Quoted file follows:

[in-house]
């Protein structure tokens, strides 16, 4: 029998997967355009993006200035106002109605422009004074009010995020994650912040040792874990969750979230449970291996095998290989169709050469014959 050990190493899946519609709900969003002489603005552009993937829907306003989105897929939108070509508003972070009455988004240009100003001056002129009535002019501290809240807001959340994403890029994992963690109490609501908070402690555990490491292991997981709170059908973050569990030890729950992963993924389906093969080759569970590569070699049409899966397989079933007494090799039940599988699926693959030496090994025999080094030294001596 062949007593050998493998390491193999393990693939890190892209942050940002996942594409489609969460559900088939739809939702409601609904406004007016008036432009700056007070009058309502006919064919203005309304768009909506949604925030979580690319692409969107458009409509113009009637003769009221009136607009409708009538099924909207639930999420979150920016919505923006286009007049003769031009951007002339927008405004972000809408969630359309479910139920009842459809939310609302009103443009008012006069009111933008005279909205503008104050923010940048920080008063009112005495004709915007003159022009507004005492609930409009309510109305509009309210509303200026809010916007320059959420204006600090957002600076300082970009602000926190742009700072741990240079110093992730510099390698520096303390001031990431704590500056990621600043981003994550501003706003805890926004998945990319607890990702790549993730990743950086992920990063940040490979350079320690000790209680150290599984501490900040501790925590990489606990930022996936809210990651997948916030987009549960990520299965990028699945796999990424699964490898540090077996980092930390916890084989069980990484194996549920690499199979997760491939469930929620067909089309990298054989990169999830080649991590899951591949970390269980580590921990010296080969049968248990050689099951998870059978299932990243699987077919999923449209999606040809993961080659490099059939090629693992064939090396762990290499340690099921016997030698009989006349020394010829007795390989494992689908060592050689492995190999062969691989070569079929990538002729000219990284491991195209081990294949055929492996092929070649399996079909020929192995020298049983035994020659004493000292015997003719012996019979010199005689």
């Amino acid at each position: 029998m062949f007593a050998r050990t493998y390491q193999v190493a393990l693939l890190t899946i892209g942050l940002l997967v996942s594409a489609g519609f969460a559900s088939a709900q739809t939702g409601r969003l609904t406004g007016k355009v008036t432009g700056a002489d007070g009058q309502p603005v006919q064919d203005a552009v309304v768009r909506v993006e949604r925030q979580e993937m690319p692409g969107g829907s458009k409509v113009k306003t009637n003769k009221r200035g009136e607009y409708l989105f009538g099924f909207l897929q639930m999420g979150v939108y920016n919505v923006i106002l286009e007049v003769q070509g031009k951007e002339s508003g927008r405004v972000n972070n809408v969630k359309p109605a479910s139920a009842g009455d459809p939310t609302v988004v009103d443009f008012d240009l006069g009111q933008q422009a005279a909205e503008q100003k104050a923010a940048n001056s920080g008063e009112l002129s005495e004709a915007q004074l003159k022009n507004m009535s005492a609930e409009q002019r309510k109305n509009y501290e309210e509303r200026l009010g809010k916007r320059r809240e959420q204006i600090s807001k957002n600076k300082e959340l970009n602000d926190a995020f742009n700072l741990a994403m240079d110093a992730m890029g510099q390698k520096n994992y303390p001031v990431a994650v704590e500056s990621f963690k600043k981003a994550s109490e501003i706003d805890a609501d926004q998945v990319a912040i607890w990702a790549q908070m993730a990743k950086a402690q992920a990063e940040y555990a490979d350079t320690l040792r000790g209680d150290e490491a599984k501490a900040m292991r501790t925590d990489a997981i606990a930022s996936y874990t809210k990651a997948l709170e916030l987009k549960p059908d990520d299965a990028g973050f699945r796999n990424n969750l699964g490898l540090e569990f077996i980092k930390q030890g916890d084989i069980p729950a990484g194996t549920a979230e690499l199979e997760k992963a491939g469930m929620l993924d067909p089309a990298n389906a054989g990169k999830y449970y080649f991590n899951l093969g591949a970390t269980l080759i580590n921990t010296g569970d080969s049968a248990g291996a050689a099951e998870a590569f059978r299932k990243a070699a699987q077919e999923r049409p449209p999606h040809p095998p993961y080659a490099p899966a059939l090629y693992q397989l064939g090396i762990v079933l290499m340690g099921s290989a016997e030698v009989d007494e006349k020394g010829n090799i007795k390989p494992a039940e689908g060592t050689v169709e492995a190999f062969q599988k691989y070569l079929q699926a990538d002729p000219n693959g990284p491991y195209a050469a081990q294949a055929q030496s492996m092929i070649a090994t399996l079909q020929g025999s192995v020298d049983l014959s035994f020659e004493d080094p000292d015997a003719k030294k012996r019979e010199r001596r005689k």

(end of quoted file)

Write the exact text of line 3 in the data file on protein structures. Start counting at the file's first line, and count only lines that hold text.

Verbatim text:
């Amino acid at each position: 029998m062949f007593a050998r050990t493998y390491q193999v190493a393990l693939l890190t899946i892209g942050l940002l997967v996942s594409a489609g519609f969460a559900s088939a709900q739809t939702g409601r969003l609904t406004g007016k355009v008036t432009g700056a002489d007070g009058q309502p603005v006919q064919d203005a552009v309304v768009r909506v993006e949604r925030q979580e993937m690319p692409g969107g829907s458009k409509v113009k306003t009637n003769k009221r200035g009136e607009y409708l989105f009538g099924f909207l897929q639930m999420g979150v939108y920016n919505v923006i106002l286009e007049v003769q070509g031009k951007e002339s508003g927008r405004v972000n972070n809408v969630k359309p109605a479910s139920a009842g009455d459809p939310t609302v988004v009103d443009f008012d240009l006069g009111q933008q422009a005279a909205e503008q100003k104050a923010a940048n001056s920080g008063e009112l002129s005495e004709a915007q004074l003159k022009n507004m009535s005492a609930e409009q002019r309510k109305n509009y501290e309210e509303r200026l009010g809010k916007r320059r809240e959420q204006i600090s807001k957002n600076k300082e959340l970009n602000d926190a995020f742009n700072l741990a994403m240079d110093a992730m890029g510099q390698k520096n994992y303390p001031v990431a994650v704590e500056s990621f963690k600043k981003a994550s109490e501003i706003d805890a609501d926004q998945v990319a912040i607890w990702a790549q908070m993730a990743k950086a402690q992920a990063e940040y555990a490979d350079t320690l040792r000790g209680d150290e490491a599984k501490a900040m292991r501790t925590d990489a997981i606990a930022s996936y874990t809210k990651a997948l709170e916030l987009k549960p059908d990520d299965a990028g973050f699945r796999n990424n969750l699964g490898l540090e569990f077996i980092k930390q030890g916890d084989i069980p729950a990484g194996t549920a979230e690499l199979e997760k992963a491939g469930m929620l993924d067909p089309a990298n389906a054989g990169k999830y449970y080649f991590n899951l093969g591949a970390t269980l080759i580590n921990t010296g569970d080969s049968a248990g291996a050689a099951e998870a590569f059978r299932k990243a070699a699987q077919e999923r049409p449209p999606h040809p095998p993961y080659a490099p899966a059939l090629y693992q397989l064939g090396i762990v079933l290499m340690g099921s290989a016997e030698v009989d007494e006349k020394g010829n090799i007795k390989p494992a039940e689908g060592t050689v169709e492995a190999f062969q599988k691989y070569l079929q699926a990538d002729p000219n693959g990284p491991y195209a050469a081990q294949a055929q030496s492996m092929i070649a090994t399996l079909q020929g025999s192995v020298d049983l014959s035994f020659e004493d080094p000292d015997a003719k030294k012996r019979e010199r001596r005689k």